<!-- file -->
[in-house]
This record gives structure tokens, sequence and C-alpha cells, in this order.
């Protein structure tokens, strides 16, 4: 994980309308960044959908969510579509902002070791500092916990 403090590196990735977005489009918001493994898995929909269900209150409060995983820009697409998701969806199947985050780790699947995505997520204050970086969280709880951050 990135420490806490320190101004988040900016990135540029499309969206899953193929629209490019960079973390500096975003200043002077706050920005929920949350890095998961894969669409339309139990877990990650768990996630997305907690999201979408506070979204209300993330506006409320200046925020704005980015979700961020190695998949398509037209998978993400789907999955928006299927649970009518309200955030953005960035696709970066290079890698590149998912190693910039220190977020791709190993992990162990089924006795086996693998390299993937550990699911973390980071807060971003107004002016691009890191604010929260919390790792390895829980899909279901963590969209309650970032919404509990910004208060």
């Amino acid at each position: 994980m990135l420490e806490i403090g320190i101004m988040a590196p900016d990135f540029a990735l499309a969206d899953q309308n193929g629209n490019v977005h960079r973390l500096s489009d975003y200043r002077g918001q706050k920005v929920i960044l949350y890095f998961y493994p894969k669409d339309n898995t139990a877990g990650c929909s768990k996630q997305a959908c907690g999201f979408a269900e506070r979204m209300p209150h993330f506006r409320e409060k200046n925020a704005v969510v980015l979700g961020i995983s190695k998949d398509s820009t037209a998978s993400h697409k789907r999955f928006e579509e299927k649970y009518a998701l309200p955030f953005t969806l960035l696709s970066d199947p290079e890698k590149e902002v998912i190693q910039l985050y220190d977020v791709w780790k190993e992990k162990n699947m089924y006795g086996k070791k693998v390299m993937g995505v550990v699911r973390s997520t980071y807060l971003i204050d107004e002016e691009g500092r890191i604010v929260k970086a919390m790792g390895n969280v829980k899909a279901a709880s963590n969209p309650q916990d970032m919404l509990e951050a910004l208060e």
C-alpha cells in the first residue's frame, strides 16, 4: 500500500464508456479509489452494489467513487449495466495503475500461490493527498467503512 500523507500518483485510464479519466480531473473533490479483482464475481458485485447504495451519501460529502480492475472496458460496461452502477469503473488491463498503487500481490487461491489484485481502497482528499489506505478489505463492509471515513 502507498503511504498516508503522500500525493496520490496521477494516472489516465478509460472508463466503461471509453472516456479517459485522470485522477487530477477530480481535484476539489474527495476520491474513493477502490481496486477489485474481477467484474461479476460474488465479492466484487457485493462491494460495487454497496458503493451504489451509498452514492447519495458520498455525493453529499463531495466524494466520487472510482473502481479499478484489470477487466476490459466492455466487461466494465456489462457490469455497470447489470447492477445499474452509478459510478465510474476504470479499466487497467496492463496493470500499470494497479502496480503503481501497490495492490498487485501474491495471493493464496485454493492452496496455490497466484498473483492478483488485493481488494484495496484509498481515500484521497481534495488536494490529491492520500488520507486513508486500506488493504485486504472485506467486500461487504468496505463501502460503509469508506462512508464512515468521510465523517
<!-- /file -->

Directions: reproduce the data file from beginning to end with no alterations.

[in-house]
This record gives structure tokens, sequence and C-alpha cells, in this order.
């Protein structure tokens, strides 16, 4: 994980309308960044959908969510579509902002070791500092916990 403090590196990735977005489009918001493994898995929909269900209150409060995983820009697409998701969806199947985050780790699947995505997520204050970086969280709880951050 990135420490806490320190101004988040900016990135540029499309969206899953193929629209490019960079973390500096975003200043002077706050920005929920949350890095998961894969669409339309139990877990990650768990996630997305907690999201979408506070979204209300993330506006409320200046925020704005980015979700961020190695998949398509037209998978993400789907999955928006299927649970009518309200955030953005960035696709970066290079890698590149998912190693910039220190977020791709190993992990162990089924006795086996693998390299993937550990699911973390980071807060971003107004002016691009890191604010929260919390790792390895829980899909279901963590969209309650970032919404509990910004208060």
């Amino acid at each position: 994980m990135l420490e806490i403090g320190i101004m988040a590196p900016d990135f540029a990735l499309a969206d899953q309308n193929g629209n490019v977005h960079r973390l500096s489009d975003y200043r002077g918001q706050k920005v929920i960044l949350y890095f998961y493994p894969k669409d339309n898995t139990a877990g990650c929909s768990k996630q997305a959908c907690g999201f979408a269900e506070r979204m209300p209150h993330f506006r409320e409060k200046n925020a704005v969510v980015l979700g961020i995983s190695k998949d398509s820009t037209a998978s993400h697409k789907r999955f928006e579509e299927k649970y009518a998701l309200p955030f953005t969806l960035l696709s970066d199947p290079e890698k590149e902002v998912i190693q910039l985050y220190d977020v791709w780790k190993e992990k162990n699947m089924y006795g086996k070791k693998v390299m993937g995505v550990v699911r973390s997520t980071y807060l971003i204050d107004e002016e691009g500092r890191i604010v929260k970086a919390m790792g390895n969280v829980k899909a279901a709880s963590n969209p309650q916990d970032m919404l509990e951050a910004l208060e």
C-alpha cells in the first residue's frame, strides 16, 4: 500500500464508456479509489452494489467513487449495466495503475500461490493527498467503512 500523507500518483485510464479519466480531473473533490479483482464475481458485485447504495451519501460529502480492475472496458460496461452502477469503473488491463498503487500481490487461491489484485481502497482528499489506505478489505463492509471515513 502507498503511504498516508503522500500525493496520490496521477494516472489516465478509460472508463466503461471509453472516456479517459485522470485522477487530477477530480481535484476539489474527495476520491474513493477502490481496486477489485474481477467484474461479476460474488465479492466484487457485493462491494460495487454497496458503493451504489451509498452514492447519495458520498455525493453529499463531495466524494466520487472510482473502481479499478484489470477487466476490459466492455466487461466494465456489462457490469455497470447489470447492477445499474452509478459510478465510474476504470479499466487497467496492463496493470500499470494497479502496480503503481501497490495492490498487485501474491495471493493464496485454493492452496496455490497466484498473483492478483488485493481488494484495496484509498481515500484521497481534495488536494490529491492520500488520507486513508486500506488493504485486504472485506467486500461487504468496505463501502460503509469508506462512508464512515468521510465523517